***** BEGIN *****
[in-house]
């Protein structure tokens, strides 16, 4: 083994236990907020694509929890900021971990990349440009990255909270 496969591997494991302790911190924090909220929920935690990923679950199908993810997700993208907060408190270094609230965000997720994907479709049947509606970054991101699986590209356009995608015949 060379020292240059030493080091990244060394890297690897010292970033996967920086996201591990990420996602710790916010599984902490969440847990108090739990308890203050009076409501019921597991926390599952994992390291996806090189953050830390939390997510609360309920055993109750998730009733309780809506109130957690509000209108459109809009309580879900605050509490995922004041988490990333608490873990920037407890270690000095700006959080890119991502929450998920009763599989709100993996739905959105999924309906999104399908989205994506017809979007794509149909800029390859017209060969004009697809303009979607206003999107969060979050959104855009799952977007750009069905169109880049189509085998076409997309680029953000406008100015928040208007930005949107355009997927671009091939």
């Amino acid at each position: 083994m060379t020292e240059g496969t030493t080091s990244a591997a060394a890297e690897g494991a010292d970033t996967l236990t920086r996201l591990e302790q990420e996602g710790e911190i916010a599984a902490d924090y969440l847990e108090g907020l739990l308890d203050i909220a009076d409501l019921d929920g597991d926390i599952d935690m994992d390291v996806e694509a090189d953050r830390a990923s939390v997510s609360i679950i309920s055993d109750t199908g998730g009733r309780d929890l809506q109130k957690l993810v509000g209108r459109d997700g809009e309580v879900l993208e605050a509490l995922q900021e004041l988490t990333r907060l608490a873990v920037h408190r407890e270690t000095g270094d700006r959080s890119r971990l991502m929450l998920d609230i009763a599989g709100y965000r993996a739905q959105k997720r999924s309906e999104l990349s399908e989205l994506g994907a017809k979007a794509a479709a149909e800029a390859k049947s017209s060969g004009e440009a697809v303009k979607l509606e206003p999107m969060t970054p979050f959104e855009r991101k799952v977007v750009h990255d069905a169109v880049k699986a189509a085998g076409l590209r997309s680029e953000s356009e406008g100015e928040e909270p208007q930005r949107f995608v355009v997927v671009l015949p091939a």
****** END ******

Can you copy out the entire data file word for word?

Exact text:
[in-house]
């Protein structure tokens, strides 16, 4: 083994236990907020694509929890900021971990990349440009990255909270 496969591997494991302790911190924090909220929920935690990923679950199908993810997700993208907060408190270094609230965000997720994907479709049947509606970054991101699986590209356009995608015949 060379020292240059030493080091990244060394890297690897010292970033996967920086996201591990990420996602710790916010599984902490969440847990108090739990308890203050009076409501019921597991926390599952994992390291996806090189953050830390939390997510609360309920055993109750998730009733309780809506109130957690509000209108459109809009309580879900605050509490995922004041988490990333608490873990920037407890270690000095700006959080890119991502929450998920009763599989709100993996739905959105999924309906999104399908989205994506017809979007794509149909800029390859017209060969004009697809303009979607206003999107969060979050959104855009799952977007750009069905169109880049189509085998076409997309680029953000406008100015928040208007930005949107355009997927671009091939």
């Amino acid at each position: 083994m060379t020292e240059g496969t030493t080091s990244a591997a060394a890297e690897g494991a010292d970033t996967l236990t920086r996201l591990e302790q990420e996602g710790e911190i916010a599984a902490d924090y969440l847990e108090g907020l739990l308890d203050i909220a009076d409501l019921d929920g597991d926390i599952d935690m994992d390291v996806e694509a090189d953050r830390a990923s939390v997510s609360i679950i309920s055993d109750t199908g998730g009733r309780d929890l809506q109130k957690l993810v509000g209108r459109d997700g809009e309580v879900l993208e605050a509490l995922q900021e004041l988490t990333r907060l608490a873990v920037h408190r407890e270690t000095g270094d700006r959080s890119r971990l991502m929450l998920d609230i009763a599989g709100y965000r993996a739905q959105k997720r999924s309906e999104l990349s399908e989205l994506g994907a017809k979007a794509a479709a149909e800029a390859k049947s017209s060969g004009e440009a697809v303009k979607l509606e206003p999107m969060t970054p979050f959104e855009r991101k799952v977007v750009h990255d069905a169109v880049k699986a189509a085998g076409l590209r997309s680029e953000s356009e406008g100015e928040e909270p208007q930005r949107f995608v355009v997927v671009l015949p091939a």